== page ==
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      08-27-2016, 10:33 PM   #14

Drives: 325XI
Join Date: May 2010
Location: Earth

iTrader: (0)

The oil separator is bolted on to the manifold, I think two bolts but it has been a while I did this. I do not think you can unbolt it, you can't even see the bolts, but you can try maybe you will be able to.

What it really prevents you from pulling the manifold is the oil return line that goes from the oil separator down to a tube that goes into the oil pan.

There is also a electrical junction box that is bolted to the manifold at the lower side that will prevent you from lifting the manifold up. This junction box is bolted to the manifold with two torx bolts via a sheet metal piece of bracket. You can unbolt these if you remove the power steering reservoir out of the way (just remove it from its mounting place by two undoing two nuts and set it aside.) Some people separate the electrical junction box from the sheet metal bracket, but in my case it wasn't coming off. It is connected by something like barbed inserts and meant to be one time in.
You also need to disconnect the throttle body electrical connection there. You will probably need to disconnect the alternator control cable.
And I would suggest AFTER DISCONNECTING BATTERY, disconnect the alternator positive cable, which provides more movement of the manifold while working there. Alternator plus cable is I think live with battery positive cable, hence you need to disconnect battery otherwise it will spark anywhere it touches.

I think you will have to disconnect an electrical connection that goes to another very small junction near the oil separator that distributes voltage to all the heaters on the oil separator related lines/hoses. You cannot see this also, just need to find by feel and use a thin flat screw driver to pry on side and pull it out. It has a notch on onside that holds in place. Which side? you need to test.

Now coming back to oil return line on the oil separator, that is the biggest hurdle. Disconnecting that oil return line from the separator is not easy simple because there is not much room. The connection type is the same as the hose that comes from the valve cover into the oil separator, the one that is visible on the top, you need to squeeze in two sides and pull out. The Bentley manual says to slide your right hand behind the manifold and squeeze the connection and separate the line. But my hands were neither thin nor flexible enough to do that. You may be more lucky in that.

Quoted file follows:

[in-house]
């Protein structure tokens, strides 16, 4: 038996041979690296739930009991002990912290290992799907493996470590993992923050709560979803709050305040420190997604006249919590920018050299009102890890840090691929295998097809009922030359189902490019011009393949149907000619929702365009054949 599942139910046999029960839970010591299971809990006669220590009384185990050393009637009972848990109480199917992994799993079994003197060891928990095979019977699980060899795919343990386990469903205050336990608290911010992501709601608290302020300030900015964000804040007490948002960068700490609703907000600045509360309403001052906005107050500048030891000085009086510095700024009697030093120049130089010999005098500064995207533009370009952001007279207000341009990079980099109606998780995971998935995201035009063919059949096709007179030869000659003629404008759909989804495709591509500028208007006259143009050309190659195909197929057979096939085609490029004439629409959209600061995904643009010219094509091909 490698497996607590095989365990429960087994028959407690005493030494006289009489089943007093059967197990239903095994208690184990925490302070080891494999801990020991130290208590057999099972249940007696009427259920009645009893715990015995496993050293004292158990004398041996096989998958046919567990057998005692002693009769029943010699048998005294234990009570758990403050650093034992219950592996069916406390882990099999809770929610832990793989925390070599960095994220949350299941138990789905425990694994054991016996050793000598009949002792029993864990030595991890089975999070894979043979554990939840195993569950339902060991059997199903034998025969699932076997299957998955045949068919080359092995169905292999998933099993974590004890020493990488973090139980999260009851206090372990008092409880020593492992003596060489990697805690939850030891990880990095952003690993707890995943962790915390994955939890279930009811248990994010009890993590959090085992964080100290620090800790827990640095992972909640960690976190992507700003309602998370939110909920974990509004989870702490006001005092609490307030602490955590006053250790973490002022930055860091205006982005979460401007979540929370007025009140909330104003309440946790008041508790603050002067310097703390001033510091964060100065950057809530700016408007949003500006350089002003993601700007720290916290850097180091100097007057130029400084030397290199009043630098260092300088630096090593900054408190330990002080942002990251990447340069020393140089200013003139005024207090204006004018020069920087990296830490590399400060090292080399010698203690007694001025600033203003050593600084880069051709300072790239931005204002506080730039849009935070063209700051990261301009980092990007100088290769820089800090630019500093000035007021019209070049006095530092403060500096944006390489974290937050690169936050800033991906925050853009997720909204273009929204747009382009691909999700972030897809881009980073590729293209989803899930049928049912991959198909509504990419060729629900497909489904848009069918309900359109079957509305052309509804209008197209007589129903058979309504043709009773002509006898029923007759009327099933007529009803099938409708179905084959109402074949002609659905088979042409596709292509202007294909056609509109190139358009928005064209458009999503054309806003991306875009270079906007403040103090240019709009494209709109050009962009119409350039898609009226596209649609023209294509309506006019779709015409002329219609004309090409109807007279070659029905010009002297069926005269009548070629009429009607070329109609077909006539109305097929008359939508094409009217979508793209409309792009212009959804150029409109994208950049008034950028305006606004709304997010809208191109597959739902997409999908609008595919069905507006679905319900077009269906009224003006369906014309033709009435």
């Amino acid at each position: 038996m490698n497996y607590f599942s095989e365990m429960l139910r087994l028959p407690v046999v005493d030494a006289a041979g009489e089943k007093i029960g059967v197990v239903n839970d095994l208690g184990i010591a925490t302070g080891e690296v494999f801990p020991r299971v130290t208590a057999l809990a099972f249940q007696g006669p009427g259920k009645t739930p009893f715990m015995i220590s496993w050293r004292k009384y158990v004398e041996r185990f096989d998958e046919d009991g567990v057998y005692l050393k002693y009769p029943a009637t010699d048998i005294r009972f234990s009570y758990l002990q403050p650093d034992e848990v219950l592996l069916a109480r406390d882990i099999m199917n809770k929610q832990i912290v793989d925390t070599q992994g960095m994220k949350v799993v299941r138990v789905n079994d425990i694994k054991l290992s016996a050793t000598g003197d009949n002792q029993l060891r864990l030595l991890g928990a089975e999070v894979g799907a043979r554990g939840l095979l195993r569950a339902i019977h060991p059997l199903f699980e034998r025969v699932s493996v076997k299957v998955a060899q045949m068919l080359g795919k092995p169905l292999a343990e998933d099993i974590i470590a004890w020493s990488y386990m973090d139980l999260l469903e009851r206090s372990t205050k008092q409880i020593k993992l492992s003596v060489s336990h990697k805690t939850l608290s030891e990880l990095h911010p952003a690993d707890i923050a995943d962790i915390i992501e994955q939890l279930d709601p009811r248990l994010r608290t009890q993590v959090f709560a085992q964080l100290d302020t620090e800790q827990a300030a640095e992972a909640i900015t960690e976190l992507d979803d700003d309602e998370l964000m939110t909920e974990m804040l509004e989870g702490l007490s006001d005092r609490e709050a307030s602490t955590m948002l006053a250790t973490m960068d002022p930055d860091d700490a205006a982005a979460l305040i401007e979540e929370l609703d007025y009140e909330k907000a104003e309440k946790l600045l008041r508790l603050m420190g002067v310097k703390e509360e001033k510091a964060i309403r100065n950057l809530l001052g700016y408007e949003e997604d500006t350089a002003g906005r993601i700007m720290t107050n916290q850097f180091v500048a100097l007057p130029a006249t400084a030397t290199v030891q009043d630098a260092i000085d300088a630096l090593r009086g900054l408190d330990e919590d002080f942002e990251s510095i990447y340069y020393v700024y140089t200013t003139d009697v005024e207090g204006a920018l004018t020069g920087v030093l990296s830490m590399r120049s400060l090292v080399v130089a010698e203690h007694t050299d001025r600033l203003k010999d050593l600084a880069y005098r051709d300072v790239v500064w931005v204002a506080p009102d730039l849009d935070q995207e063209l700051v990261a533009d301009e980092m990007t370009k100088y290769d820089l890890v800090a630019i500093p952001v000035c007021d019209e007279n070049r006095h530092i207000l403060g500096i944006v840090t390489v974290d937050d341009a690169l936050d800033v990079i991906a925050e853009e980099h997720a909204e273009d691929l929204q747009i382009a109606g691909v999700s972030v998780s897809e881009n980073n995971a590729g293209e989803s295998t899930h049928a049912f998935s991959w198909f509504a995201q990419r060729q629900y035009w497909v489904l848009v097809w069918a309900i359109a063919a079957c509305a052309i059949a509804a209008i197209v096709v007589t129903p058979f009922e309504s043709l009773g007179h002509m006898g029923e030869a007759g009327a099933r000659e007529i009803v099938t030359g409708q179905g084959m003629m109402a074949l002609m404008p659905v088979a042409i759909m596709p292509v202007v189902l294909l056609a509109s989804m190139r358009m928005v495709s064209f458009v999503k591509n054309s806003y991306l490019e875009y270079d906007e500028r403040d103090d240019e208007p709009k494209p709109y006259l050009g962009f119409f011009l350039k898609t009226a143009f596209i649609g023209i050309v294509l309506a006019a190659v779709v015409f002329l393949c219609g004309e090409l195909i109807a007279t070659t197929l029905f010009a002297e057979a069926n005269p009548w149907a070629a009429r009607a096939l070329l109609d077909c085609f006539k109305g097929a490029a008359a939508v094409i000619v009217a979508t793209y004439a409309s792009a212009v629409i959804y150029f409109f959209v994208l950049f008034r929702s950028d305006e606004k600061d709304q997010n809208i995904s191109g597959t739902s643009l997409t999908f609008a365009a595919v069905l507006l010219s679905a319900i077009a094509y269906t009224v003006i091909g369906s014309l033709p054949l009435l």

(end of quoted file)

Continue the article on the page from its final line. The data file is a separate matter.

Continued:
If you cannot disconnect like that, what I would recommend doing is lift the car up on the driver side, remove the engine plastic cover. Then remove the black square kind of protection plate for the gas lines. Then get a 17 mm crescent wrench and unbolt the oil return tube that goes into the engine oil pan. It has an o-ring seal on it, you may want to buy a new one from dealer.

This tube will turn freely without problem because it is connected to the oil return line but sealed with doubled up O-rings that is kept inside that oil return line connection. Once it is freed up from the oil pan, with all the other oil separator/breather lines and electrical lines disconnected and out of the way you can lift up the whole manifold.

Another option is to disconnect oil return line from the oil return tube that goes into the oil pan. For this you need a 1/2 inch automative line disconnect tool. I used a cheap plastic one from Autozone. You need to push the tool all the way in, and while it is all the way in, pull the connection apart. It may be easier done with two people, one pushes in the tool and holds it, the other pulls the manifold up at the same time which will pull the line up and disconnect.

Someone recommended to push the connection there up by placing a big flat screw driver and hitting it with a hammer, which it was reported to him the dealer mechanics are disconnected it this way.

I suggest looking and studying the related DIY articles on PelicanParts website. Search for E90 intake manifold and oil separator related DIY articles there. They have good pictures that explain. Their recommendation is to break off those oil/breather hoses and just replace with new, since they say they break off by time anyway.

It is a tedious and painful job, just because there is not enough room and all crowded in there.

Also disconnect the oil pressure switch/sensor that goes on the side of the oil filter housing, otherwise you will keep hitting the manifold to its cable and may damage it. Don't forget to plug all you disconnected
I am assuming you already disconnected the oxygen sensor cable(or cables don't remember that well) that goes through one loop of the manifold.

Removing the throttle gives more room to disconnect the junction box under the manifold, but depending on the age of the o-ring that seals the throttle body to the manifold, you may end up needing a new one once removed. Unless you don't need to, which I didn't have to, you should leave it alone.

Good luck, have patience, it is doable.